Tuesday, February 19, 2013

Thoughts on a Roosting Crow

One day during my post dinner walk through the campus, I saw a solitary crow roosting on a rather low branch. There was no other crow on that tree or any of the trees nearby. I checked the tree once more to make sure. Yes, there it was – a single crow probably fast asleep in a world of crowish dreams. I found that rather strange for I thought crows generally gather together for night roosts, mostly on the same tree night after night. 
I was reminded of my days in Mercy campus. A small campus comfortably settled little outside the hustle and bustle of Palakkad town. Those of you who have had an opportunity to live in that campus would remember the crows. By around five in the evening they’ll start coming on ones and twos and by six the whole place is drowned in the cacophony. There is a lot of noise, so much of moving around –  fighting for a favourite place, may be for a seat next to a particular lady, sharing notes on how good or bad the day had been, settling family quarrels, the list goes on. By the time the party finally settles down, it’s dark. Then it is all quiet, time to sleep. Come early morning, the crows are up much before any of us in the hostels. Without much ado these early birds depart to different places to catch the proverbial worm. Nobody lingers in the hostel premises. May be experience taught them too that mess food is not really worth it. By evening they are back! Those huge trees in our campus have been favourite roosting sites for generations of crows.
Well, so that is how I thought crows generally behave. Even if they forage alone or in small groups, roosting time was when they believed in strength in numbers. And there was this crow, all alone. Maybe he was a rebel, and did not believe in following the norm. Perhaps the crow believed in staying far from the madding crowd. :P It could have been an old crow that did not feel like it could make to the roosting site that may be far away. There is a possibility of the crow being a social outcast and hence unable to join the others. Did the crow feel lonely? Do crows also have the urge like humans, to be socially acceptable, to do things that are ‘cool’ so that they can stay in a group? Did this crow brave all such temptations and decided to make a statement by staying alone?
The next day when I went for my walk I looked for the crow, it was not there. It is more than a week since I saw my crow, all alone on a low branch. I do not know if it had gone back to its group or if it had chosen a roosting site, all for itself, far away from the prying eyes of nosey research scholars. But every day when I pass that tree, I look up, to check whether my lonely crow is there.

Friday, February 8, 2013

Father goes to work. Mother cooks food.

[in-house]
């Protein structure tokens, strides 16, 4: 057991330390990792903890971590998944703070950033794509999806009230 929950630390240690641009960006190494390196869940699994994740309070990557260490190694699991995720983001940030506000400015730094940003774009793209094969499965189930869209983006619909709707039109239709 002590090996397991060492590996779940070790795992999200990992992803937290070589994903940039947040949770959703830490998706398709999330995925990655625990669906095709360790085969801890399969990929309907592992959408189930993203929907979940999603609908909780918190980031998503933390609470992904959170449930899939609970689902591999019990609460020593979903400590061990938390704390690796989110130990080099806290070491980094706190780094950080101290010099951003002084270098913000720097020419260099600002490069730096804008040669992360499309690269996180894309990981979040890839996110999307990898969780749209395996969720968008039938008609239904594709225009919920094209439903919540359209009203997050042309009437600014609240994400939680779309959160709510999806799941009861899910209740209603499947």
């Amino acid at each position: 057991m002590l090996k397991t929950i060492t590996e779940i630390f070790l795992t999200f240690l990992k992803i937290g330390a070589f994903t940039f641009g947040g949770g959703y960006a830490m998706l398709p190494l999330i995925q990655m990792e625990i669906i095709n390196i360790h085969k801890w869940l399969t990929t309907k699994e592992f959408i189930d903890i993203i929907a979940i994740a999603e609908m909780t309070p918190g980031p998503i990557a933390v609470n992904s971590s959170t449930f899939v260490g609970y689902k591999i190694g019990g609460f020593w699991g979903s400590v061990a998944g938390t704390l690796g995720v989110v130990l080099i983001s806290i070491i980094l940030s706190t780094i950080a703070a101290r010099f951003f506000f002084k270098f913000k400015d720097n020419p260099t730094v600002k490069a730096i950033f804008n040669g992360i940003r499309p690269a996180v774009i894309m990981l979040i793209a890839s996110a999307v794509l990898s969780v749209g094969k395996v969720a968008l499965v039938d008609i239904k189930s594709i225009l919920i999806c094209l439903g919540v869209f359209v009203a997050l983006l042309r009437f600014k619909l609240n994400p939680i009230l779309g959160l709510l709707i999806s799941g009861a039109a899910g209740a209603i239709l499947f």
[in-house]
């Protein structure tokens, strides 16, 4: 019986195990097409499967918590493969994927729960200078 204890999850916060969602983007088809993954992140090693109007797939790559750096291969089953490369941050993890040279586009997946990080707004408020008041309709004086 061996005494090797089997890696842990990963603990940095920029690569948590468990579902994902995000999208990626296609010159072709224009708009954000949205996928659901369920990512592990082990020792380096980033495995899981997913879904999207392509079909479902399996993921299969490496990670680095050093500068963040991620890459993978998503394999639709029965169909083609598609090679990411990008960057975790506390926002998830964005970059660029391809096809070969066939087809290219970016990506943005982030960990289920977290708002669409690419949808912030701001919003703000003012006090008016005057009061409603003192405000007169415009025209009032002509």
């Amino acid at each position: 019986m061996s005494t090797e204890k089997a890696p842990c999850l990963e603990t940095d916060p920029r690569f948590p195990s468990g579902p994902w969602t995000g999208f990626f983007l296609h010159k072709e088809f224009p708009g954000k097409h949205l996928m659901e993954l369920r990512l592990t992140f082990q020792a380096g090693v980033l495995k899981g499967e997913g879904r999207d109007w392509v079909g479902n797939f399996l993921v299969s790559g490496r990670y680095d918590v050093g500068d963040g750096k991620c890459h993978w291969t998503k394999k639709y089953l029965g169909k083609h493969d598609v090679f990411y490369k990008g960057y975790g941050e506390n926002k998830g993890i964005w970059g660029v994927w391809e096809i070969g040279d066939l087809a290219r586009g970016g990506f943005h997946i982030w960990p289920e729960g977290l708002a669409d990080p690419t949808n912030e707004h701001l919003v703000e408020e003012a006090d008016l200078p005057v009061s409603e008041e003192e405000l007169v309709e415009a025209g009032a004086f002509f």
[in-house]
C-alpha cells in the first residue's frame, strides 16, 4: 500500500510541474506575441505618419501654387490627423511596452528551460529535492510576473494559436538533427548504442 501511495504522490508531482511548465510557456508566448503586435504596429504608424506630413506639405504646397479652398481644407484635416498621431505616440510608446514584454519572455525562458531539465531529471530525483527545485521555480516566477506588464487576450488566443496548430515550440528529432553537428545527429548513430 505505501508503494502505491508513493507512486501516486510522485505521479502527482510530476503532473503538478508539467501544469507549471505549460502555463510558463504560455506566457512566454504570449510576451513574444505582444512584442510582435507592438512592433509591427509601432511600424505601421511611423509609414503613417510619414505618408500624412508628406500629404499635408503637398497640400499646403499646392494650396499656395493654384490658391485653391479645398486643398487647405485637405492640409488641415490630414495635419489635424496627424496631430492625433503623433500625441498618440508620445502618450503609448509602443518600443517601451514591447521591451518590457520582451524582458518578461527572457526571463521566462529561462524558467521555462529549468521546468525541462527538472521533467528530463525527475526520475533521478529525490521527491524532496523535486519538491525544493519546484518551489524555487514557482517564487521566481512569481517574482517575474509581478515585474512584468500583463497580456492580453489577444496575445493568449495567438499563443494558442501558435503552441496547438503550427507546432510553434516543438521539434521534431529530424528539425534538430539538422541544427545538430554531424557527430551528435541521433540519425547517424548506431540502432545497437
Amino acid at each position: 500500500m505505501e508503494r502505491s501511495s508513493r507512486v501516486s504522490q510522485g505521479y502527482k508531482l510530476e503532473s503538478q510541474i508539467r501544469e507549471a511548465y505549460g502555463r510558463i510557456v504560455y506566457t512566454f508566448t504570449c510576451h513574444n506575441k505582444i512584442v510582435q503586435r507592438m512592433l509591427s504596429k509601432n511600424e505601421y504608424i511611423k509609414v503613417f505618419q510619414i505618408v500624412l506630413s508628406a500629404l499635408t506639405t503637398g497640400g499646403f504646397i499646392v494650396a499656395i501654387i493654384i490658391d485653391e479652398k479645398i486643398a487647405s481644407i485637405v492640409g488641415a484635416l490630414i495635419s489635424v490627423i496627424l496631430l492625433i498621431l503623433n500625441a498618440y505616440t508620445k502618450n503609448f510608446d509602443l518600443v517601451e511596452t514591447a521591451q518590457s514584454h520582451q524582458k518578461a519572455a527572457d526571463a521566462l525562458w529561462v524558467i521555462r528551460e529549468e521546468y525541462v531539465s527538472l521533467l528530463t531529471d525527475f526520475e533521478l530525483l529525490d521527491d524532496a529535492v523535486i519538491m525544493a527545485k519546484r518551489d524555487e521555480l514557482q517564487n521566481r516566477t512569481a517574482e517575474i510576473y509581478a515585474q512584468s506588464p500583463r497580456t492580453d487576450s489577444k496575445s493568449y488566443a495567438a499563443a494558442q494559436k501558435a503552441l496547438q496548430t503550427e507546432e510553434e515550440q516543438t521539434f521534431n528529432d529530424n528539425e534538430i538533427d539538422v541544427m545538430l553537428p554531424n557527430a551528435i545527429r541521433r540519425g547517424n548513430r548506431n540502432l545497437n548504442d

So now I am a research scholar. Don't ask me researching on what, I don't have much of an idea other than the broad area. All you need to do is attend a few mandatory courses, read up a little bit and then generally loaf around. One of the mandatory courses involved a session on communication. The session deals basically with how you speak, how you write, and how you present your information.
There is a male professor, a room full of students, three fourth of whom are students, AC lecture hall, projector, and a PPT to be projected. The class begins. This professor was teaching us how placing stress on different words in a sentence makes a difference to the meaning. Of all the sentences that he could use, the one the man could think of was: "A woman without her man is nothing."
1. A woman without her man is nothing.
2. A woman without her man is nothing.
3. A woman without her man is nothing.
4. A woman without her man is nothing.
5. A woman without her man is nothing.
I surprised me that a professor who has been teaching in a reputed institute, like an IIT, could not think of a better sentence. A sentence that was not demeaning or disturbing to at least 25 per cent of the class, a sentence that did not hurt. It was not a discussion on gender. There was no need to use a sentence like this. A simple "The sun rises in the east" or "Take the dog for a walk." would have served the purpose. But no; irrespective of what subject you are teaching, which kind of audience you are teaching, you need to make a point that women are nothing without the men. Are men this insecure?
All this while I thought it was the school text books which told us "Father goes to work." and "Mother cooks food." were the worst culprits. Your teacher then told you boys help father in the garden and girls help mother in the kitchen. I thought once you grow up and go to colleges, universities, IITs, things will change. I am wrong. In humanities departments we boast of being more aware, more sensitive to the issues of gender, caste etc. We consider ourselves to be liberal, progressive, sensitive and what not. And then we do things like this. It is one thing to preach equality and gender sensitivity and another thing to think of what you say and do in your classrooms.
I learnt my lesson. There is no point in growing up and leaving school and going to fancy institutes. They still give you the same crap.